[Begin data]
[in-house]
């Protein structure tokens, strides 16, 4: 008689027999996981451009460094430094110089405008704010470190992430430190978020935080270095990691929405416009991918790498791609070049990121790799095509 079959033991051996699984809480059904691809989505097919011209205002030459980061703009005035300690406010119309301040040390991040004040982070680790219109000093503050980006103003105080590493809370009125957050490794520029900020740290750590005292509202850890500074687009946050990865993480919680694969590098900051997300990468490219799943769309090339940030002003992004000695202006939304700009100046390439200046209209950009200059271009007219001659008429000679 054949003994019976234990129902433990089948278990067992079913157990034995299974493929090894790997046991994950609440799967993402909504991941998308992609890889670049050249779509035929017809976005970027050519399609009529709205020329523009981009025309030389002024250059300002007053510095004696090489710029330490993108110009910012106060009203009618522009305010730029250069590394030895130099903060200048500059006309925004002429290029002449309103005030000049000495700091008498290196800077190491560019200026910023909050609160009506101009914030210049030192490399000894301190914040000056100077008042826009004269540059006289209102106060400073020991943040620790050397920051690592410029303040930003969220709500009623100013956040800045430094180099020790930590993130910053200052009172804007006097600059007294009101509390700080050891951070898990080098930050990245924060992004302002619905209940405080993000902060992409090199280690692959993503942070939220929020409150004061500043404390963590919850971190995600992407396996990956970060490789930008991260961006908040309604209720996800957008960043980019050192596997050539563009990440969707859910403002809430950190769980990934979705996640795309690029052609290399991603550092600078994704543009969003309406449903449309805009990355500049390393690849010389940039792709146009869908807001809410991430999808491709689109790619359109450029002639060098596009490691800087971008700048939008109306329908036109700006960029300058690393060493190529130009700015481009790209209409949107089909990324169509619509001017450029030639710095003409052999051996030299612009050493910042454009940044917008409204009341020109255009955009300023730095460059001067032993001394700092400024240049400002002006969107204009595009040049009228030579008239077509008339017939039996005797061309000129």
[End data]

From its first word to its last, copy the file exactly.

[in-house]
């Protein structure tokens, strides 16, 4: 008689027999996981451009460094430094110089405008704010470190992430430190978020935080270095990691929405416009991918790498791609070049990121790799095509 079959033991051996699984809480059904691809989505097919011209205002030459980061703009005035300690406010119309301040040390991040004040982070680790219109000093503050980006103003105080590493809370009125957050490794520029900020740290750590005292509202850890500074687009946050990865993480919680694969590098900051997300990468490219799943769309090339940030002003992004000695202006939304700009100046390439200046209209950009200059271009007219001659008429000679 054949003994019976234990129902433990089948278990067992079913157990034995299974493929090894790997046991994950609440799967993402909504991941998308992609890889670049050249779509035929017809976005970027050519399609009529709205020329523009981009025309030389002024250059300002007053510095004696090489710029330490993108110009910012106060009203009618522009305010730029250069590394030895130099903060200048500059006309925004002429290029002449309103005030000049000495700091008498290196800077190491560019200026910023909050609160009506101009914030210049030192490399000894301190914040000056100077008042826009004269540059006289209102106060400073020991943040620790050397920051690592410029303040930003969220709500009623100013956040800045430094180099020790930590993130910053200052009172804007006097600059007294009101509390700080050891951070898990080098930050990245924060992004302002619905209940405080993000902060992409090199280690692959993503942070939220929020409150004061500043404390963590919850971190995600992407396996990956970060490789930008991260961006908040309604209720996800957008960043980019050192596997050539563009990440969707859910403002809430950190769980990934979705996640795309690029052609290399991603550092600078994704543009969003309406449903449309805009990355500049390393690849010389940039792709146009869908807001809410991430999808491709689109790619359109450029002639060098596009490691800087971008700048939008109306329908036109700006960029300058690393060493190529130009700015481009790209209409949107089909990324169509619509001017450029030639710095003409052999051996030299612009050493910042454009940044917008409204009341020109255009955009300023730095460059001067032993001394700092400024240049400002002006969107204009595009040049009228030579008239077509008339017939039996005797061309000129």